Baltimore City Councilman Nicholas D’Adamo Jr. doesn’t schedule many working lunches at City Hall these days.
He has a standing date with his father, Nicholas D’Adamo Sr.
D’Adamo Sr., 86, still bears a warm smile, but dementia has him living at Franklin Woods, a nursing home near Franklin Square Hospital.
If D’Adamo Jr. isn’t looking in on his mother, Grace, who lives in Rosedale, or his sister, Joan Hitt, who’s fighting cancer, he can usually be found near his father’s side.
“They’ve done for me,” said D’Adamo Jr., a parishioner of The Shrine of the Little Flower. “Now I’m doing for them.”
D’Adamo Sr. didn’t just do for his family, he did for thousands, in Highlandtown, as the face of a department store, and throughout the Archdiocese of Baltimore.
He was a leader of the Holy Name Society when its convention packed what is now called First Mariner Arena.
He embraced festivals and functions at an assortment of parishes and schools, from St. Leo in Little Italy, where he was raised; to Little Flower, where he and his wife, who marked their 60th wedding anniversary July 31, raised a family; to St. Luke in Edgemere, when the family had a summer home.
D’Adamo Sr. worked dozens of fund-raising dinners at The Catholic High School of Baltimore and Archbishop Curley High School, which educated the D’Adamo children, and slowed down only a little when he and his wife moved to Rosedale and worshiped at St. Clement Mary Hofbauer.
Then there is Our Lady of Pompei, in Highlandtown.
“He (D’Adamo Sr.) didn’t belong to the parish as such, but he supported all of our affairs,” said Father Luigi Esposito, pastor. “What I like is that he was always positive, always smiling.
“My Mom was born in Naples (Italy), and didn’t speak a word of English,” Father Esposito added. “She loved going to Shocket’s, the kindness and goodness that she found there in Mr. Nick. She walked to the store from her home at Highland and Pratt, just to experience this beautiful person who brings light into the life of others.”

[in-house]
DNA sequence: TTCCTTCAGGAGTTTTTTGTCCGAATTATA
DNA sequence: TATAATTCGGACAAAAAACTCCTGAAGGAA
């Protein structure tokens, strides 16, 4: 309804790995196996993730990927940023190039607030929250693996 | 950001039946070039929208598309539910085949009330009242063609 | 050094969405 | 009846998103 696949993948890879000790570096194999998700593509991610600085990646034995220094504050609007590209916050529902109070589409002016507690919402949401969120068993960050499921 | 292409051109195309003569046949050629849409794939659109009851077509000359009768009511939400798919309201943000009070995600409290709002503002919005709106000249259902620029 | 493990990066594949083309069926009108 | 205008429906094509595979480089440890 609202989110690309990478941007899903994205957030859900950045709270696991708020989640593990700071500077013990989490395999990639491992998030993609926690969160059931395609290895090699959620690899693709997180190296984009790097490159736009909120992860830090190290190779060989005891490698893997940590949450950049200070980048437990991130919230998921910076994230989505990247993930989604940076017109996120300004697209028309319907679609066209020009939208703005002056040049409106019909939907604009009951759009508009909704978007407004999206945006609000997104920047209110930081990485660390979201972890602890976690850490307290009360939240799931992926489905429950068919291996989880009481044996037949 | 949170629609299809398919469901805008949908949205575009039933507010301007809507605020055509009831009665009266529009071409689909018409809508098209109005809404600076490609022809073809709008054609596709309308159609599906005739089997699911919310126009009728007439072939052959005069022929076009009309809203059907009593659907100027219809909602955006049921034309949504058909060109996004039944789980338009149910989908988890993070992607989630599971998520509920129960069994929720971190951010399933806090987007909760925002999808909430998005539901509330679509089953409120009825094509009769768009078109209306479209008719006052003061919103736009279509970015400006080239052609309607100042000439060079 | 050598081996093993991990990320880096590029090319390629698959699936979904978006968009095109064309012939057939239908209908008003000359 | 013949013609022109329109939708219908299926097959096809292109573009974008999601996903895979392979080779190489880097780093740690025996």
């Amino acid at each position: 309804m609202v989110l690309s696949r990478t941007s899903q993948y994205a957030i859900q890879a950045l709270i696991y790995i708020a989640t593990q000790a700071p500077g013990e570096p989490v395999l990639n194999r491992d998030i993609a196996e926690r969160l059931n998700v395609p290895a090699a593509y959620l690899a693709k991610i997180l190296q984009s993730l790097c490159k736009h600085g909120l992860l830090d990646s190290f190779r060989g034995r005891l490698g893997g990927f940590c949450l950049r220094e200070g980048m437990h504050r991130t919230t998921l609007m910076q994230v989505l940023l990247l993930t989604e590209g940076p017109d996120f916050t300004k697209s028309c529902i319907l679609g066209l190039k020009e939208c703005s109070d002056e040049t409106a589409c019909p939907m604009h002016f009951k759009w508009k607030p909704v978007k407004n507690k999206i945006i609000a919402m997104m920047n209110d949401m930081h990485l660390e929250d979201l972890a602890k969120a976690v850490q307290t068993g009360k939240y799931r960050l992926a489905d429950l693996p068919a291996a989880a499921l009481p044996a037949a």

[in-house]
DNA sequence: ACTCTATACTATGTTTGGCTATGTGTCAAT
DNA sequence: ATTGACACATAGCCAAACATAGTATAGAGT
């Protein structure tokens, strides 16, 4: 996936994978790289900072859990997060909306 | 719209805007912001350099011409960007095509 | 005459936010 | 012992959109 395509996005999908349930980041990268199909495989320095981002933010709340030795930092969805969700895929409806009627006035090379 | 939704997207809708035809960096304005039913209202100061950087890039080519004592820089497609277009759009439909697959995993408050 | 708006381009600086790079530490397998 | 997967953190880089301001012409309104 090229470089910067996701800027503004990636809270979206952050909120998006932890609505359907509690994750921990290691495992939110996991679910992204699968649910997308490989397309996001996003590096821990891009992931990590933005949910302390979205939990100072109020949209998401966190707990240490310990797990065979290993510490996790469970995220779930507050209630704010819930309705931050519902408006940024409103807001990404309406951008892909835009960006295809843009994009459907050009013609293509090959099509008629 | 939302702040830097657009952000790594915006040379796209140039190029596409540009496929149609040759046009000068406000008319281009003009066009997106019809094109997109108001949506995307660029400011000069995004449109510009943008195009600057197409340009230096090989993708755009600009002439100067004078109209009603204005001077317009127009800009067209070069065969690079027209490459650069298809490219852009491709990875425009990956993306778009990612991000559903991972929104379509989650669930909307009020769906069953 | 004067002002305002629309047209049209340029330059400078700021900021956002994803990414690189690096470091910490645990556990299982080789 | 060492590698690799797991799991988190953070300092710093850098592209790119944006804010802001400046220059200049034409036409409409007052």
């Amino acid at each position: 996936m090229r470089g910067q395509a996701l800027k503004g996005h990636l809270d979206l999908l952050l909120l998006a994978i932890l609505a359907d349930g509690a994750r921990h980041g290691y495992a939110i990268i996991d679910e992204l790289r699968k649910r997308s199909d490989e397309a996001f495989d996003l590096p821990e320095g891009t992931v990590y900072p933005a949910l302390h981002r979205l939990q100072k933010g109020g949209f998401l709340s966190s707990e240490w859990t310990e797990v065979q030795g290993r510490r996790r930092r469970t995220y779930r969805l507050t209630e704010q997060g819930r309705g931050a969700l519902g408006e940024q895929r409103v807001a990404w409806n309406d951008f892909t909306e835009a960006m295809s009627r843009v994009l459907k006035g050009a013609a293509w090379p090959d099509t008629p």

D’Adamo Sr. was working for Shocket’s before he joined the U.S. Air Force during World War II. He managed and then owned a brand that at its peak had seven stores. Its flagship location, on Eastern Avenue, closed in 2003.
“People ask what college I went to,” D’Adamo Jr. said. “I answer, ‘the University of Shocket’s.’ I went to work for my dad when I was 11, and learned so much, how to treat people with respect and always be honest.”
May 2 was Nicholas D’Adamo Sr. Day in Baltimore. The 3900 block of Eastern Avenue was named in his honor. D’Adamo Jr. used the occasion to announce that he would not be seeking a seventh term in the city council, one reason being that his family needs him now more than ever.
His political career took off just as his father became owner of Shocket’s, as business and elected office became inextricably woven.
“My first election,” D’Adamo Jr. said, “he went door to door with me, everyone knew who I was because of him. People could say no to me, but they couldn’t say no to him.”
D’Adamo Sr. sweetened the ethnic melting pot that Father Esposito alluded to.
“My Dad spoke Spanish, Polish, Greek to his customers,” D’Adamo Jr. said. “That was unheard of in those days. If he didn’t have an item, he’d tell them where they could find it.”